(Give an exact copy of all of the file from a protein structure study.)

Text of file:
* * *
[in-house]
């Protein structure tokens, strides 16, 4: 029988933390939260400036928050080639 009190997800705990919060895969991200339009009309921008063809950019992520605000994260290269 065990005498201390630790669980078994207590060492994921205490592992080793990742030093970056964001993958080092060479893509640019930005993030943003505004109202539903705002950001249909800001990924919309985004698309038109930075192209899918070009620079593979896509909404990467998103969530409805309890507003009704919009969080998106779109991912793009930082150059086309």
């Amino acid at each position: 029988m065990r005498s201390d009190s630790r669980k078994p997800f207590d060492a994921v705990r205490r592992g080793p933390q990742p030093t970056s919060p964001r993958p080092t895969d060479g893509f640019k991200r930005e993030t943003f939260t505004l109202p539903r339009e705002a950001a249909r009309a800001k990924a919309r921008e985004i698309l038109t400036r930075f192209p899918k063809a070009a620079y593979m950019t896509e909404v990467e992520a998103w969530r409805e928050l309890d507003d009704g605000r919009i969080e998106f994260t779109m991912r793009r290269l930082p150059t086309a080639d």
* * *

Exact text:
[in-house]
């Protein structure tokens, strides 16, 4: 029988933390939260400036928050080639 009190997800705990919060895969991200339009009309921008063809950019992520605000994260290269 065990005498201390630790669980078994207590060492994921205490592992080793990742030093970056964001993958080092060479893509640019930005993030943003505004109202539903705002950001249909800001990924919309985004698309038109930075192209899918070009620079593979896509909404990467998103969530409805309890507003009704919009969080998106779109991912793009930082150059086309």
């Amino acid at each position: 029988m065990r005498s201390d009190s630790r669980k078994p997800f207590d060492a994921v705990r205490r592992g080793p933390q990742p030093t970056s919060p964001r993958p080092t895969d060479g893509f640019k991200r930005e993030t943003f939260t505004l109202p539903r339009e705002a950001a249909r009309a800001k990924a919309r921008e985004i698309l038109t400036r930075f192209p899918k063809a070009a620079y593979m950019t896509e909404v990467e992520a998103w969530r409805e928050l309890d507003d009704g605000r919009i969080e998106f994260t779109m991912r793009r290269l930082p150059t086309a080639d």